Rhode Island began allowing the state’s three medical marijuana dispensaries to sell cannabis to out-of-state MMJ patients this month.
But it’s “far too early” to assess what impact sales to out-of-state-residents will have on Rhode Island’s cannabis supply or retail receipts, Chris Reilly, a spokesman for the Thomas C. Slater Compassion Center in Providence, told Marijuana Business Daily.
Businesses may not see a boon because that isn’t the intent of the law, the Providence Journal reported.
Rather, the goal is for visiting patients “to lawfully obtain medical marijuana so they (don’t) have to illegally traffic it in or obtain it in (the state’s) black market,” Norman Birenbaum, the principal policy and economic analyst for the state’s MMJ program, told the newspaper.
The state’s three dispensaries reported to the Journal that they’ve sold cannabis to approximately 112 nonresidents since the new regulation went into effect.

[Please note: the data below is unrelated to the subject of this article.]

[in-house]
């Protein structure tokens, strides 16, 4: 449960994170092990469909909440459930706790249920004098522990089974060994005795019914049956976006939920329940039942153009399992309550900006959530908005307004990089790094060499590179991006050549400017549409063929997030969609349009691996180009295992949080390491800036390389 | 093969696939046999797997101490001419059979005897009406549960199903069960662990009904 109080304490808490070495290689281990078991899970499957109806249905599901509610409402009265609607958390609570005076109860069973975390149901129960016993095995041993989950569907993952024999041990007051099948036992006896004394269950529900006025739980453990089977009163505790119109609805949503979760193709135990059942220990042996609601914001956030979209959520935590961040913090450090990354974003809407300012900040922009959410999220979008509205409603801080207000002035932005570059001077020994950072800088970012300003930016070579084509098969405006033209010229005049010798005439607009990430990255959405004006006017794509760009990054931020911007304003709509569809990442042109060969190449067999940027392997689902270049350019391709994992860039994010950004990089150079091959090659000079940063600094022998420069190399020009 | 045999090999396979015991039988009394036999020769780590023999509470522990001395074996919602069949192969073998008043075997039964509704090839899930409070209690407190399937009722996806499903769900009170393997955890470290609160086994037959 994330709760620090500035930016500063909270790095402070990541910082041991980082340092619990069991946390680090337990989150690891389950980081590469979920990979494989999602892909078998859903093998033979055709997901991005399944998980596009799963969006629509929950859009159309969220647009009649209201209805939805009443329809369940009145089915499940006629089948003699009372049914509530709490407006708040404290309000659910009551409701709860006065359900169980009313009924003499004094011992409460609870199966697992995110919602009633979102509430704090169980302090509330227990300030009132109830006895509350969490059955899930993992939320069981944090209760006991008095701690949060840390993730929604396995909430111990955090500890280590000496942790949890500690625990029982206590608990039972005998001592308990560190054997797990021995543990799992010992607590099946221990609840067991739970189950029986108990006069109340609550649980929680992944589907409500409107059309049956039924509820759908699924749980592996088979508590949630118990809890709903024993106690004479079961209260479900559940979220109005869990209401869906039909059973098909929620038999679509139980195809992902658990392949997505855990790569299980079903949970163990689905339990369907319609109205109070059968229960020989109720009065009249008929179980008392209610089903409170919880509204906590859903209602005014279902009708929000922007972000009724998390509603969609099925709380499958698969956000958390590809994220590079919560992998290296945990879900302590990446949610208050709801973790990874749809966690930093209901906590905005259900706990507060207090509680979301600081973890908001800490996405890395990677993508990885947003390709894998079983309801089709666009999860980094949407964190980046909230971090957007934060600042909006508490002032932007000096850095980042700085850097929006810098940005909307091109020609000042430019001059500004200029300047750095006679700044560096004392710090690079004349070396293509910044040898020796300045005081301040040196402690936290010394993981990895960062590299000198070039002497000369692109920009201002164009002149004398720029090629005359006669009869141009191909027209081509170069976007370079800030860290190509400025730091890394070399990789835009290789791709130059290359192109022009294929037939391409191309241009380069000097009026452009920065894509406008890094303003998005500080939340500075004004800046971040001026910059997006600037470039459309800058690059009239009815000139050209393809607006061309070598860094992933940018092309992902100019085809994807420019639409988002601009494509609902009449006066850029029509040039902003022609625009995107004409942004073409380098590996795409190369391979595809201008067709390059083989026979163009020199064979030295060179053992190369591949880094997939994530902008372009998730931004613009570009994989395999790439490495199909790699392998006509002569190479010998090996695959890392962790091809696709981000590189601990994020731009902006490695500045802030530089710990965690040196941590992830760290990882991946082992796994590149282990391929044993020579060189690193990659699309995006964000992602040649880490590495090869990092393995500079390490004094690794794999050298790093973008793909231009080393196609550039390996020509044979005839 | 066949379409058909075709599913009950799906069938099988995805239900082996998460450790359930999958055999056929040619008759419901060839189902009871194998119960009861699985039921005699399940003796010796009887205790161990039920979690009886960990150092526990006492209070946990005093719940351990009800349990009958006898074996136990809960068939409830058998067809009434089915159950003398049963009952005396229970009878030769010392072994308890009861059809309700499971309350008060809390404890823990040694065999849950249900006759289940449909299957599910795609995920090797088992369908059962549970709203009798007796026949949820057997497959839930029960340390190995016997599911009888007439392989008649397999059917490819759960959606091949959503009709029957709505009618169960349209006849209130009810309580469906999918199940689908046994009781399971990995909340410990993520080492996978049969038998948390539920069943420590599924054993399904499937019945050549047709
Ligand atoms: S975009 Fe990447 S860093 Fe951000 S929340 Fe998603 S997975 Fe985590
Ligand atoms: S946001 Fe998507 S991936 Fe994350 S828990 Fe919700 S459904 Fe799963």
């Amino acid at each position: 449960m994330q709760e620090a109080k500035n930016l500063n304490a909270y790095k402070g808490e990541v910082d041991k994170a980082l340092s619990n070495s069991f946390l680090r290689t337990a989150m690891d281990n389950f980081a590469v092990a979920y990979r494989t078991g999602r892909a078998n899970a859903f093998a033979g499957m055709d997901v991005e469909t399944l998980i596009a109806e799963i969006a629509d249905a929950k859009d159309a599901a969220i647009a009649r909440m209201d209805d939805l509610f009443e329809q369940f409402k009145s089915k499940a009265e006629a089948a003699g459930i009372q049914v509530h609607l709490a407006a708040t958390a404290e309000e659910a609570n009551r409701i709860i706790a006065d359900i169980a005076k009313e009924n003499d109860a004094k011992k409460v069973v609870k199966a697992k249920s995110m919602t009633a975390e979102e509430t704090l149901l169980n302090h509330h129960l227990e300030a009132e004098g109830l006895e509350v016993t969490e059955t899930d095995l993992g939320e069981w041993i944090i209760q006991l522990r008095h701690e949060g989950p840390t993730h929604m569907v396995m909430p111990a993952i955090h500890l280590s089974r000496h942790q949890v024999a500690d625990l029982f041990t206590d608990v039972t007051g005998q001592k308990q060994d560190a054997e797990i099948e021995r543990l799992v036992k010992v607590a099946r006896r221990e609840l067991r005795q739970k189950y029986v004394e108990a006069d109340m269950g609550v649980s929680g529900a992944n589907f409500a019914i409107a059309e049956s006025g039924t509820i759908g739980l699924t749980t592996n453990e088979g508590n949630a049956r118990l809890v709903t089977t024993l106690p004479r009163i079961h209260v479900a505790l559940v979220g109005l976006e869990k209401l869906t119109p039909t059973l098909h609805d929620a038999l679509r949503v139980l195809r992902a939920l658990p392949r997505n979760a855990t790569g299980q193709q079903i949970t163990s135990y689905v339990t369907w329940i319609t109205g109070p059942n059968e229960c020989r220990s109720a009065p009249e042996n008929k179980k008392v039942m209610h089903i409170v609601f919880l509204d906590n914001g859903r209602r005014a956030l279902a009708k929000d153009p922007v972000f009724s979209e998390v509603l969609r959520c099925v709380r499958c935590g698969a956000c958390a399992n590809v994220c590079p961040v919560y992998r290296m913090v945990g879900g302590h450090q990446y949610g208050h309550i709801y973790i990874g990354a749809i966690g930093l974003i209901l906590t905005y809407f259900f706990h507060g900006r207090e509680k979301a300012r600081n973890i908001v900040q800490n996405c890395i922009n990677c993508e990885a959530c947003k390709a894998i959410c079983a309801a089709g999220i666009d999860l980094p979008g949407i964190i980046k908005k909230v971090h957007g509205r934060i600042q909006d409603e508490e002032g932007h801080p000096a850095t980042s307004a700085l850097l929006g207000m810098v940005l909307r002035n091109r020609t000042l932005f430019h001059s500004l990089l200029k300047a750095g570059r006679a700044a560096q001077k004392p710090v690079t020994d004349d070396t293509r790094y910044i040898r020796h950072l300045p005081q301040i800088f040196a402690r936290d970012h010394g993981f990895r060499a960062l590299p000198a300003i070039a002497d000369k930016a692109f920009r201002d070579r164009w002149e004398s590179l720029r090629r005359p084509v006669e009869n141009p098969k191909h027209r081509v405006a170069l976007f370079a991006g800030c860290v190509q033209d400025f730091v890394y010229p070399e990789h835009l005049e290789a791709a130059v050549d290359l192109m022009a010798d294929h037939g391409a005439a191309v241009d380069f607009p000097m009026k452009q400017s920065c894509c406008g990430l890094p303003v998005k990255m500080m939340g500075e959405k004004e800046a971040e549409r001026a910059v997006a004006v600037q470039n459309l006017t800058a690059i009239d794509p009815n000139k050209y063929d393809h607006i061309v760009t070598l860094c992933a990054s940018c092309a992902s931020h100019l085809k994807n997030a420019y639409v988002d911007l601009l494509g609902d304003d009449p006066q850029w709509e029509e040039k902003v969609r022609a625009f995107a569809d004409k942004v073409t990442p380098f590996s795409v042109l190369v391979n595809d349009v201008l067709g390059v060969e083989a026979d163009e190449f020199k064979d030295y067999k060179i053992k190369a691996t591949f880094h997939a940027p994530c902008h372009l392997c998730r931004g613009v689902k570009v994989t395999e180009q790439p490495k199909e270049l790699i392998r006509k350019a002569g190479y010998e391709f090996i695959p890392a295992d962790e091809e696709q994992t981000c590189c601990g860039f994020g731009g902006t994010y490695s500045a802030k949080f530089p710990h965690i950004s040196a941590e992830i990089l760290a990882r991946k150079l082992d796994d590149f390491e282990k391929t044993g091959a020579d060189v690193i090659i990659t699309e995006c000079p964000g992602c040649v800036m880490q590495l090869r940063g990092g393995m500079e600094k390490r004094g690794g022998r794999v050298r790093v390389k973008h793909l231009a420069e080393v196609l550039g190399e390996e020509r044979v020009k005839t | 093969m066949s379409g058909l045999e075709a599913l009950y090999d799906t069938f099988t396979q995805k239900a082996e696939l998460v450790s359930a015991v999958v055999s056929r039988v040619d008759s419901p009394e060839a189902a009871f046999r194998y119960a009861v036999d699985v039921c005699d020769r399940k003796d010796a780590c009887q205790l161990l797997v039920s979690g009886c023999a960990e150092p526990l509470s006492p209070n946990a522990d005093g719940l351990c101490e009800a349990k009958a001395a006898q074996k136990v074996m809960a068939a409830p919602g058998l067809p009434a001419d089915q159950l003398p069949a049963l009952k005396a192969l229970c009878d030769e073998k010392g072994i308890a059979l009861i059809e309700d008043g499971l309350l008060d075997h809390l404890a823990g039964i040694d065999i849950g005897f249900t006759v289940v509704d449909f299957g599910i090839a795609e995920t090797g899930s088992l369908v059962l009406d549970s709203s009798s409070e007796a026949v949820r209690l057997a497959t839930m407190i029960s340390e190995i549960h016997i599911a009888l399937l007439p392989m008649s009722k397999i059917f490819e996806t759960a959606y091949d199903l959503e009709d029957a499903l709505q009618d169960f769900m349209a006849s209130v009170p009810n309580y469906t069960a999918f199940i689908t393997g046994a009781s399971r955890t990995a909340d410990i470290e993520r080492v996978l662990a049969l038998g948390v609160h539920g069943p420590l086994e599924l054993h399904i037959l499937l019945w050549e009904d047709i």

According to the newspaper, the state’s MMJ regulatory body outlined regulations for sales to nonresidents last month:
- Dispensaries must use “reasonable good-faith efforts” to verify nonresident medical marijuana ID cards by asking for a second form of government-issued photo ID.
- Nonresident patients must be entered in a state database that tracks sales.
- Nonresident patients are limited to how much cannabis they can buy – 2.5 ounces of marijuana or its equivalent in other forms every 15 days.
The regulation allowing out-of-state MMJ patients to buy cannabis in Rhode Island was included in the state’s 2019 budget.
But Gov. Gina Raimondo’s proposal to add 12 more MMJ dispensaries was nixed from the budget, and the state’s General Assembly voted to increase the annual cost of a dispensary license from $5,000 to $250,000.